Misha Pavel, PhD, is the Program Director in charge of the National Science Foundation’s Smart and Connected Health portfolio, designed to accelerate the development and use of innovative healthcare approaches that are preventive, proactive, evidence-based, person-centered and focused on well-being rather than disease. Concurrently, he has an appointment as a Professor in the Department of Biomedical Engineering, and a joint appointment in the Department of Medical Informatics and Clinical Epidemiology, at Oregon Health and Science University. Prior to his academic career, he was a member of the technical staff at Bell Laboratories, where his research included network analysis and modeling. Misha Pavel is a Senior Member of IEEE.
–> To Learn More and Register, click on 2013 SharpBrains Virtual Summit: September 19-20th, 2013
Synopsis of the Smart and Connected Health Program: Read the rest of this entry »
By: David Coleiro
Much of healthcare delivery has traditionally been set-up to deal with a ‘brainless body’; yet we consistently complain that we cannot change patient and consumer behaviours and maintain adherence to treatment programmes. Healthcare systems are now recognising the limits of this model and that there are major benefits to better comprehending and engaging cognitive function Read the rest of this entry »
By: Alvaro Fernandez
Here’s the lightly edited transcript of the January 4th online Q&A session with Dr. Sandra Chapman, Director of the Center for BrainHealth at UT-Dallas and author of the new book Make Your Brain Smarter (Free Press; January 2013). Enjoy!
AlvaroF: You can start writing questions so we have a few to choose from as we start in a couple of minutes. Thank you!
AlvaroF: Just one second and we’ll be ready. Already getting great questions!
AlvaroF: Let me first thank Dr. Sandra Chapman for being with us today. She was one of the best speakers at our 2012 Summit, and since then we wanted to share her research and thinking with all SharpBrains readers. Read the rest of this entry »
By: Dr. Philip Toman
In June of this year, SharpBrains hosted its third annual online “virtual summit” on our evolving understanding of how the human brain works, and how it can be made to work better. As readers of this blog know, SharpBrains is a US-based market research firm and think tank dedicated to studying the scientific, social, and business trends associated with brain health and performance. As always, the summit featured a range of contributions from scientists and business leaders whose common interest is in gathering, compiling and applying knowledge about the brain.
The foundational conviction of the summit organizers and attendees is that Read the rest of this entry »
Dr. Bayer will discuss Adding Brain to Behavioral Healthcare, as part of the session Where will neuroplasticity-based interventions be accessed, and how will they be regulated and paid for? at the upcoming 2012 SharpBrains Virtual Summit (June 7-14th, 2012).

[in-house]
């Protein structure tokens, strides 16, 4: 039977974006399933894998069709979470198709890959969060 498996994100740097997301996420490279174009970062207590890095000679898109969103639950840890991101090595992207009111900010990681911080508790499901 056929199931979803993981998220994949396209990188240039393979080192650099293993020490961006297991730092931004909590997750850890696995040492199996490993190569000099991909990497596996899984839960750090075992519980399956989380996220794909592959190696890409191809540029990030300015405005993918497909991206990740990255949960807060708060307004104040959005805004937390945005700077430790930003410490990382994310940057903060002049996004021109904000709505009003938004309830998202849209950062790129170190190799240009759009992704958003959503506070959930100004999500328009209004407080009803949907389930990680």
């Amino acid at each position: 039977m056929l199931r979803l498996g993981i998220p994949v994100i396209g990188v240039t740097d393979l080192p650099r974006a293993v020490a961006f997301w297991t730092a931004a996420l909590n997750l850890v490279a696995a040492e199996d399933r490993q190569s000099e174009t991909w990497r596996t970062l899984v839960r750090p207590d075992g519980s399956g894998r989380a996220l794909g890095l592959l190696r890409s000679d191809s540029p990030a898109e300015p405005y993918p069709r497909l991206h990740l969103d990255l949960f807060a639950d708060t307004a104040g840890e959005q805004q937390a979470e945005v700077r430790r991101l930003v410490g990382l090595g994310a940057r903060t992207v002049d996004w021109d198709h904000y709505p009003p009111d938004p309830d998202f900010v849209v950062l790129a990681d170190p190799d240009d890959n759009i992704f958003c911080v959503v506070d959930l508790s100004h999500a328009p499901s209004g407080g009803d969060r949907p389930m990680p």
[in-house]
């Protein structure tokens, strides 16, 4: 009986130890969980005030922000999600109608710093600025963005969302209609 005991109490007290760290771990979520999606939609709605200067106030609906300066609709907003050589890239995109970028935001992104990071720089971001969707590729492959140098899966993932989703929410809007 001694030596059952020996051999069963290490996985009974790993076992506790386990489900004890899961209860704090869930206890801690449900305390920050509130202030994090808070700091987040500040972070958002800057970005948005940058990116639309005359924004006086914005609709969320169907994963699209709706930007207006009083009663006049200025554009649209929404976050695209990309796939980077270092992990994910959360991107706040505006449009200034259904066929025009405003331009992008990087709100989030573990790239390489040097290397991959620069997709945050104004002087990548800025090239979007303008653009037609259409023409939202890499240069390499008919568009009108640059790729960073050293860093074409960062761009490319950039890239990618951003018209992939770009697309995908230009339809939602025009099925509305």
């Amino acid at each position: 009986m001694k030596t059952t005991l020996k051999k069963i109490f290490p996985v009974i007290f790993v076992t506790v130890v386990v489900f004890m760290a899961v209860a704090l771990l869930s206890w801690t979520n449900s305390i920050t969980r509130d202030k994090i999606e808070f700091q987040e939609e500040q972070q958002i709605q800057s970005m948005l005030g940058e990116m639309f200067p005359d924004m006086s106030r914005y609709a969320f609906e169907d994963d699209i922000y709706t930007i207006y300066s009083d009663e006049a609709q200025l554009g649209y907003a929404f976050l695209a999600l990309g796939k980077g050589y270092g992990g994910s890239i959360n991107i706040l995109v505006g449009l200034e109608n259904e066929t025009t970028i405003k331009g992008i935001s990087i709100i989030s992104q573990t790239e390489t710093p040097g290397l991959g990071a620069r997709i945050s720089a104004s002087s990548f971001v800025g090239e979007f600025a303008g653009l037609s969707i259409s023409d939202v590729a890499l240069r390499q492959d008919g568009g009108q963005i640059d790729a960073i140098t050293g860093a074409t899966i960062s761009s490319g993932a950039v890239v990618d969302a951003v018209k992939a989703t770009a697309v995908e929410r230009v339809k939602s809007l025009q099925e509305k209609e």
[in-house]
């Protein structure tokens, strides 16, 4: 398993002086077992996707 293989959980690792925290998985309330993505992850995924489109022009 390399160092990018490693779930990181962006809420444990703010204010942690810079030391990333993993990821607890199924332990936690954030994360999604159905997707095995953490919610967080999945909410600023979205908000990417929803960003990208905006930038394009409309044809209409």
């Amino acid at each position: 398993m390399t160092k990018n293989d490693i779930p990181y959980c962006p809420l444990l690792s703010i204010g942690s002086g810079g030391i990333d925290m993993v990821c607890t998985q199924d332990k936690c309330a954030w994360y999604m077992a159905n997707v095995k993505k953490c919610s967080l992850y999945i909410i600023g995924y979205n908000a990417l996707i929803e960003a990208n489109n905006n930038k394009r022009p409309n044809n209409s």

Gregory Bayer, new CEO of Brain Resource’s US operations, served most recently as the Chief Executive Officer of OptumHealth Behavioral Solutions, a division of UnitedHealth Group Read the rest of this entry »
Infographic based on 2011 SharpBrains Summit’s Meeting Report
Alvaro Fernandez, co-founder and CEO of SharpBrains, has been named a Young Global Leader by the World Economic Forum, an honor recognizing the most distinguished leaders under age 40 from around the world.
Mr. Fernandez will discuss “How to Retool Brain Health for the 21st Century” via a one-hour virtual Q&A session hosted live at SharpBrains.com on Friday, March 16 from 10 to 11a.m. US Eastern Time. The conversation will be based on the Meeting Report from the 2011 SharpBrains Summit, which gathered 250+ innovators worldwide.
“The way we do brain health is essentially broken,” he said. “We need a new culture and toolkit to empower sharp brains of all ages to take more proactive care of their brain.” Read the rest of this entry »
By: Alvaro Fernandez
The recent discovery that experience can change brain structure and function at any age has sparked numerous health, education, and productivity applications whose value and limitations we are only starting to grasp.
Brain fitness has quickly become a mainstream aspiration among baby boomers and elders, primarily in North America. It has fueled a growing interest in brain fitness classes, brain fitness centers, and brain fitness programs, along with attendant opportunities and challenges. An increasing number of adults want useful tools to protect cognitive health and performance—not necessarily to reverse aging—and what they are finding is an expanding and noisy marketplace where they (and also professionals) need to carefully evaluate their own needs and the available options (Fernandez and Goldberg, 2009). Read the rest of this entry »